3. Ticktinker

    Ticktinker Registered User
    NAWCC Member

    Jul 7, 2015
    1,067
    16
    38
    Male
    Construction Inspector
    Houston Texas
    Country Flag:
    Region Flag:
    Well, at least this one has observation ports on the dial side.
    It will be a while until I receive a mainspring and have the power train there to see how the watch works as a whole again.
     
  4. Smudgy

    Smudgy Registered User
    NAWCC Member

    May 20, 2003
    2,816
    10
    38
    Country Flag:
    Region Flag:
    There isn't really a rule of thumb for what your asking if I understand what you are asking. What you need to do starting out is to check where the pallet hits the tooth when released to find out if that is within acceptable range. The tooth should land safely on the locking face of the pallet, without landing too far down (it creates a loss). After you get the pallets landing correctly then the banking pins are adjusted. They are set by closing them to the point where the pallet won't clear the escape wheel teeth, then opened just to the point that they drop the teeth (all of them). Then the pins are opened a little more for safety. So there isn't really a rule for how far out the pins are set because their positions are dependant on the geometry of everything else. If they look like they are excessively open, they very well could be. It is possible they have been set using the normal procedure and appear strangely open because the geometry of the escapement is so far off from where it should be (because of maladjustment or indiscriminate part replacement). Your best course of action would be to evaluate the drops and locks of the escapement as it currently is to find out where to start. Also, if the pallet fork has too much freedom (loose pivot holes) you will have a large power loss and inconsistant operation of the escapement.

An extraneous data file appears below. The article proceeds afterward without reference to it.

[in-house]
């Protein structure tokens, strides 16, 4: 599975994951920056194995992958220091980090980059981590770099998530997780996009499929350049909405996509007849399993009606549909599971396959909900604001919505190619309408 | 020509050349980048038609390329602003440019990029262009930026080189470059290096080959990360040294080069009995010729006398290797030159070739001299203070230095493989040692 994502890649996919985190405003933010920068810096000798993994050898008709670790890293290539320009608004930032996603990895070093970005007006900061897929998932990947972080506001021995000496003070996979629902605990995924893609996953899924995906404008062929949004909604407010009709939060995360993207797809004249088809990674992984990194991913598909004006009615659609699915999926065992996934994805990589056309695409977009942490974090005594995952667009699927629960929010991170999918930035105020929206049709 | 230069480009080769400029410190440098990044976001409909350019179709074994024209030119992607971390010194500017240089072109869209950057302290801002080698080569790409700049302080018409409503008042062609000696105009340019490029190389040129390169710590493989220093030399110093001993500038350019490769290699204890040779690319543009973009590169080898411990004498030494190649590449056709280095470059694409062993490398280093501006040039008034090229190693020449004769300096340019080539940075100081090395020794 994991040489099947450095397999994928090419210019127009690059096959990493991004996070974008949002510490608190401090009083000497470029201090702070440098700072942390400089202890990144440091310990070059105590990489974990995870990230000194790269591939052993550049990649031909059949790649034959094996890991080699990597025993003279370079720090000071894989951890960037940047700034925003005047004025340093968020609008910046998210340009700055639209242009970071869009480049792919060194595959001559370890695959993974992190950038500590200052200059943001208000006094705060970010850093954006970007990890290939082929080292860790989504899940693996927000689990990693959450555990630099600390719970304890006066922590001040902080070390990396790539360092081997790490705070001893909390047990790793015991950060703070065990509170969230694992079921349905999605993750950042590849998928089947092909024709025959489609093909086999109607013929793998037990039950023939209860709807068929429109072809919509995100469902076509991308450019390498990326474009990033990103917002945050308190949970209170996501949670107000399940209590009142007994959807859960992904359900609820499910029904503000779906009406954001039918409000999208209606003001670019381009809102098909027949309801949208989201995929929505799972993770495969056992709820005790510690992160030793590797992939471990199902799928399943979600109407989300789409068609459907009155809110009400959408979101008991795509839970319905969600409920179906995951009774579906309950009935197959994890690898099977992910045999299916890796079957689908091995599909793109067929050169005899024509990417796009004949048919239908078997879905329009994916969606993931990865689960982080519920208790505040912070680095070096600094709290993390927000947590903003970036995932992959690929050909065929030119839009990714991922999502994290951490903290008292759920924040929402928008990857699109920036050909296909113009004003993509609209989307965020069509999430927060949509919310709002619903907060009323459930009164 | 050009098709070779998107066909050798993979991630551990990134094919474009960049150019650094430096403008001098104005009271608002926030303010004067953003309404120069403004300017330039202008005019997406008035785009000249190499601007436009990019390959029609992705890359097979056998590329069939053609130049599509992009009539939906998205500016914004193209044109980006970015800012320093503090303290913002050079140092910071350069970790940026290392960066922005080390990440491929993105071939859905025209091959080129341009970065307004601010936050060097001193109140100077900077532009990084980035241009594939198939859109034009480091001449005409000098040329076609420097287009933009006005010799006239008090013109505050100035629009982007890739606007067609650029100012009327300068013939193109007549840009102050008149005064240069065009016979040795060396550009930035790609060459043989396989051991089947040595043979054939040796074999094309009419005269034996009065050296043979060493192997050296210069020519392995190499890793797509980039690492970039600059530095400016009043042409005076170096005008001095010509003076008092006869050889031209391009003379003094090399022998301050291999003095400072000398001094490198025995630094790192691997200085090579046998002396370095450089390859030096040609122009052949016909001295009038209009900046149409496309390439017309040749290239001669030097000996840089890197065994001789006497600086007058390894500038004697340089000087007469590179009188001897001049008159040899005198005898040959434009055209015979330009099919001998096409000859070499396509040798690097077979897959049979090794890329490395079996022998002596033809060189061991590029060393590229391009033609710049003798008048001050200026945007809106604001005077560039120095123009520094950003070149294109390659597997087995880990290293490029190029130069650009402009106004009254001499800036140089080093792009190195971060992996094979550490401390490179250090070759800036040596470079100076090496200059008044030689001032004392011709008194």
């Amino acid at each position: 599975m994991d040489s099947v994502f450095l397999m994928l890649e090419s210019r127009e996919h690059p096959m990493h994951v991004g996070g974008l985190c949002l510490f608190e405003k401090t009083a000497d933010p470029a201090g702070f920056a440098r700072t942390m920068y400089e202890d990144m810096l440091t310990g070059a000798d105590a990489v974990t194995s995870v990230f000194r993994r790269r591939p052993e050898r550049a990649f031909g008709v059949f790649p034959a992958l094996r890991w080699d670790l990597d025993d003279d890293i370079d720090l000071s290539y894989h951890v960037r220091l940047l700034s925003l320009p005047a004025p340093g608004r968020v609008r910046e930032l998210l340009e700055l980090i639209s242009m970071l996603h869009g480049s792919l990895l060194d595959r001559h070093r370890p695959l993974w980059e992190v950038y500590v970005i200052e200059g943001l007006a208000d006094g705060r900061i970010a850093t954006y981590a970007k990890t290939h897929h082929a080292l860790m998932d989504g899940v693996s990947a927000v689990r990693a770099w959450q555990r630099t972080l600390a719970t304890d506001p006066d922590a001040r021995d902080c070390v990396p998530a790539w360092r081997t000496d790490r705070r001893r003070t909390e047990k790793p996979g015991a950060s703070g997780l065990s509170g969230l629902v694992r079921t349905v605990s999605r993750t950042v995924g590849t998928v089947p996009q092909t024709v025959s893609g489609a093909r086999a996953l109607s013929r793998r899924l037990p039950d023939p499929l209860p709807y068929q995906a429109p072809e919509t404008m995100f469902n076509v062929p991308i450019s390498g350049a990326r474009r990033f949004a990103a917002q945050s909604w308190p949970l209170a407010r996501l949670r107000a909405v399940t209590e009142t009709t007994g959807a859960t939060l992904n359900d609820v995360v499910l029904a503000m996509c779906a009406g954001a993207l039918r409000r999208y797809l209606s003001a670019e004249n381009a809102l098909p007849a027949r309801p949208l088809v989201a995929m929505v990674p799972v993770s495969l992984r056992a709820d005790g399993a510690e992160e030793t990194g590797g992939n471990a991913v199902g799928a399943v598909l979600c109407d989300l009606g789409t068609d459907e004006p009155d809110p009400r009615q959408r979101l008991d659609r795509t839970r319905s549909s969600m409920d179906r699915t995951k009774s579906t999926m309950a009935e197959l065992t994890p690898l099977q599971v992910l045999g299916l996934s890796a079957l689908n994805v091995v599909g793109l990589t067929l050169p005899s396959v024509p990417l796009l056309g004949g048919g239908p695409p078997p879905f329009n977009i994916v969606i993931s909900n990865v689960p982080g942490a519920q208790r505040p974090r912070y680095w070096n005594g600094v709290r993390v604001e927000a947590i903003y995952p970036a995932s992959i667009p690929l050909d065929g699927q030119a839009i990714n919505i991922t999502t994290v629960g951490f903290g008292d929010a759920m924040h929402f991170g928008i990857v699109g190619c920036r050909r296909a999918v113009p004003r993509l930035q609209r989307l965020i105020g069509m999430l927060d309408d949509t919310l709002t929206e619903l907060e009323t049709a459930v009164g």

5. karlmansson

    karlmansson Registered User

    Apr 20, 2013
    2,563
    107
    63
    Doctor
    Linköping, Sweden
    Country Flag:
    I think the "fork travel stops" are usually referred to as banking pins. Or bankings if they are not pins. Some in older pocket watches can be adjusted by turning them in their settings.

    The problem with watches like that is that the escapement can have been adjusted at both the bankings and at the pallet stones. Hopefully whoever did the "adjustment" of the bankings in your watch left the shellac on the stones alone. When you are adjusting the bankings you will want to observe the roller jewel as it enters and exists the fork slot. It goes without saying that it needs to be able to enter and exit without interference but you don't want to give it too much freedom as this increases the lift angle and lengthens the time the balance is in interaction with the fork, which will affect time keeping.